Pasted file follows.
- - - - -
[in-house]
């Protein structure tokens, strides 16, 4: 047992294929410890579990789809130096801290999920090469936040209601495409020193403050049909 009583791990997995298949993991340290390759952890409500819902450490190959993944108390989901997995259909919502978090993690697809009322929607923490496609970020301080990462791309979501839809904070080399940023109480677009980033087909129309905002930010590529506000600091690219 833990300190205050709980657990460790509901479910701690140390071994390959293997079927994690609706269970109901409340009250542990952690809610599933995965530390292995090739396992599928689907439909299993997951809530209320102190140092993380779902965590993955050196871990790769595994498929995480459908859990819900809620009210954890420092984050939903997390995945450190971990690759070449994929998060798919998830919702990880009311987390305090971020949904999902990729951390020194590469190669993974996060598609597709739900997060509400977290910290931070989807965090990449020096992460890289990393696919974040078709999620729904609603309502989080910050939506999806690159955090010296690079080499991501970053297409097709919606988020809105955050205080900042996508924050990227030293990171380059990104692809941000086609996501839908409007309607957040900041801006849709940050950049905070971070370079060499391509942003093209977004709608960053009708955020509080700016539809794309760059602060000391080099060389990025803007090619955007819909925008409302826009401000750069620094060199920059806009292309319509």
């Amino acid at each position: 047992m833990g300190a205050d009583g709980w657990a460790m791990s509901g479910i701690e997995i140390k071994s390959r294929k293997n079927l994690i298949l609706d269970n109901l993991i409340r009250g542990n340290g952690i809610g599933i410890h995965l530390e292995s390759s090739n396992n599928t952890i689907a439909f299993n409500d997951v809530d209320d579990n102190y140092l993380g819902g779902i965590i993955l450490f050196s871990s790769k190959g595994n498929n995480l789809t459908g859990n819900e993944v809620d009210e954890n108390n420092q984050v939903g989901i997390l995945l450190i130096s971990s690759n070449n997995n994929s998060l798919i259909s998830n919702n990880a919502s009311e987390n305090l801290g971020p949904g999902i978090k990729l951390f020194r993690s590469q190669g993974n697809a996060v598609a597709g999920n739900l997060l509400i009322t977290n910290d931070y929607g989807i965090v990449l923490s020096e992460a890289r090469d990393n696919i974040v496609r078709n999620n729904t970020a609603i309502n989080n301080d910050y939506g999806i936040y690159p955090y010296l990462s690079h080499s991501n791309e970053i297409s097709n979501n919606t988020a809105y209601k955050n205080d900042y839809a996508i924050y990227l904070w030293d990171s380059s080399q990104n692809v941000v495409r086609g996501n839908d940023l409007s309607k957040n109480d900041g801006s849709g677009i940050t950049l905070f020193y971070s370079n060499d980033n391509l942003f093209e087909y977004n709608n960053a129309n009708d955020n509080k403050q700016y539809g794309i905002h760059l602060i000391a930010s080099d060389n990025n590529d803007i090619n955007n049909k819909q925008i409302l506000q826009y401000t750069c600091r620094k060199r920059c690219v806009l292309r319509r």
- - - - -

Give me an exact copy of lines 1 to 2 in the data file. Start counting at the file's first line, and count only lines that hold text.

[in-house]
């Protein structure tokens, strides 16, 4: 047992294929410890579990789809130096801290999920090469936040209601495409020193403050049909 009583791990997995298949993991340290390759952890409500819902450490190959993944108390989901997995259909919502978090993690697809009322929607923490496609970020301080990462791309979501839809904070080399940023109480677009980033087909129309905002930010590529506000600091690219 833990300190205050709980657990460790509901479910701690140390071994390959293997079927994690609706269970109901409340009250542990952690809610599933995965530390292995090739396992599928689907439909299993997951809530209320102190140092993380779902965590993955050196871990790769595994498929995480459908859990819900809620009210954890420092984050939903997390995945450190971990690759070449994929998060798919998830919702990880009311987390305090971020949904999902990729951390020194590469190669993974996060598609597709739900997060509400977290910290931070989807965090990449020096992460890289990393696919974040078709999620729904609603309502989080910050939506999806690159955090010296690079080499991501970053297409097709919606988020809105955050205080900042996508924050990227030293990171380059990104692809941000086609996501839908409007309607957040900041801006849709940050950049905070971070370079060499391509942003093209977004709608960053009708955020509080700016539809794309760059602060000391080099060389990025803007090619955007819909925008409302826009401000750069620094060199920059806009292309319509």